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Cystic Fibrosis Week 8-14 May

May 7, 2011

As any parent with young children could tell you, the days may be long but the years are short and can seem to fly by.

Time is a fickle thing and for mother-of-two Sophie Davison it is something to both cherish and fear.

Since finding out that her boys – James, aged four, and George, aged two – have a life-limiting illness, Sophie says she tries to make the most of every hour of each day that she gets to spend with them.

Her sons have an inherited condition called cystic fibrosis that cuts short their life expectancy.

Sophie recalls: “It came as a massive shock when we first found out.

“James was just two years old and was in hospital for pneumonia. And I was heavily pregnant at the time with George.”

It was days later when George was born that doctors realised what the problem was.

Baby George had a routine heel prick test that is given to all new babies to check for a range of health conditions that can be detected from a small sample of blood.

His test revealed that he had a serious, incurable inherited disease.

James’ doctors then decided to test him for the same condition and discovered that he also had it.

Sophie said: “It was a complete bombshell. My husband and I didn’t know we were carriers of this condition.

“No-one in our family had it so it was a massive shock.

“Within 24 hours our whole world had changed.”

Faced with the demands of caring for a new baby, Sophie also had to learn how to be a carer for both of her boys.

A day at a time

“We met with the cystic fibrosis team at the hospital and they taught us all about it. It was a lot to get our heads around.”

Because of the nature of the disease, which causes thick, sticky secretions to form that can clog some of the internal organs, both boys would need around 40 tablets a day to help their digestion and at least two sessions of physiotherapy every day for the rest of their lives to clear their lungs.

Sophie said: “It was pretty difficult to start with. James was just two years old and suddenly had a new baby brother to get used to as well as all of this.

“He had to take lots of medicine all the time and I had to do percussion treatment on him which involves about 20 minutes of patting to keep the lungs clear.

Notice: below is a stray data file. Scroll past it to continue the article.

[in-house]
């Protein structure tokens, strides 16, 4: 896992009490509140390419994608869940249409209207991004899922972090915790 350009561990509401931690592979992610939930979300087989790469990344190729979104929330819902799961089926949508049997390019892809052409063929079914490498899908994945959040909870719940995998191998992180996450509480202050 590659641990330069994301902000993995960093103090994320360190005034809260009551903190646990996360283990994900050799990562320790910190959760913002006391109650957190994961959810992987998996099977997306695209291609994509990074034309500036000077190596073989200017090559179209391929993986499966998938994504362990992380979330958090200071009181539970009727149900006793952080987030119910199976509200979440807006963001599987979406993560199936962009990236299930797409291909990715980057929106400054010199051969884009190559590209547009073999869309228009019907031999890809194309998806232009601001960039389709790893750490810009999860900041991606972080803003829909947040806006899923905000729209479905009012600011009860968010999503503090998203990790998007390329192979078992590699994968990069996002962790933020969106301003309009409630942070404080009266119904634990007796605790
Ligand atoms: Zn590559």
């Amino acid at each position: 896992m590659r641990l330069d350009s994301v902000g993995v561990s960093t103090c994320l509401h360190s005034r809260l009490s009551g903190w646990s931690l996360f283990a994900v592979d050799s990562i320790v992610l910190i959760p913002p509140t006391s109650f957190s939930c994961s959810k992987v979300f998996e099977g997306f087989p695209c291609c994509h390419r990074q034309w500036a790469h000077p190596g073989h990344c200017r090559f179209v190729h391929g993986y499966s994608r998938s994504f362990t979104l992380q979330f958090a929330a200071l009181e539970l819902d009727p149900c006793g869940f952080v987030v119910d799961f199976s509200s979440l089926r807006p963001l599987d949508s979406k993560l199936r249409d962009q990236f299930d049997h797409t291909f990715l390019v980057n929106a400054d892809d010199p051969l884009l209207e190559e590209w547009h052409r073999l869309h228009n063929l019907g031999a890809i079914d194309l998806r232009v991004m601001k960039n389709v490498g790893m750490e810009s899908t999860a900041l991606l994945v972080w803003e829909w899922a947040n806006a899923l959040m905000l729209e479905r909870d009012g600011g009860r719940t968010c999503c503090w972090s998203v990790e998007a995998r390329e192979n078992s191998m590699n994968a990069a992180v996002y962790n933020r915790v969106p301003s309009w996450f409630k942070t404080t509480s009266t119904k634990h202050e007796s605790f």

“It’s really difficult to get a two-year-old to sit still through that.”

With time the family developed a routine and both boys cope well with their therapy.

“James started school in September and he’s doing really well. I was a bit worried about it at first. I worried about how the teachers might cope with his condition. But they’ve been fantastic and it’s gone really smoothly.

“They understand his treatment and have let him have the high fat diet that he needs in his lunch box even though they obviously normally want to discourage this type of food.”

Looking to the future, Sophie is optimistic, even though her boys’ condition is life-limiting.

“We try not to think about the bad side.

“Since the boys were diagnosed the average life expectancy with cystic fibrosis has gone up already and the average age is now 38. And there are always new treatments on the horizon.

“We enjoy every day as it comes, and focus on making sure the boys have a really amazing life.”

She says the boys are also a great comfort to one another.

“Of course they fight now and again. They are brothers. But as they get older they can support each other and know that they are not alone.”

In the UK five babies are born with cystic fibrosis every week.

Over two million people in the UK carry the faulty gene that causes the condition – around one in 25 of the population.

If two carriers have a child, the baby has a one in four chance of having CF.

Cystic Fibrosis Week runs from 8-14 May 2011.

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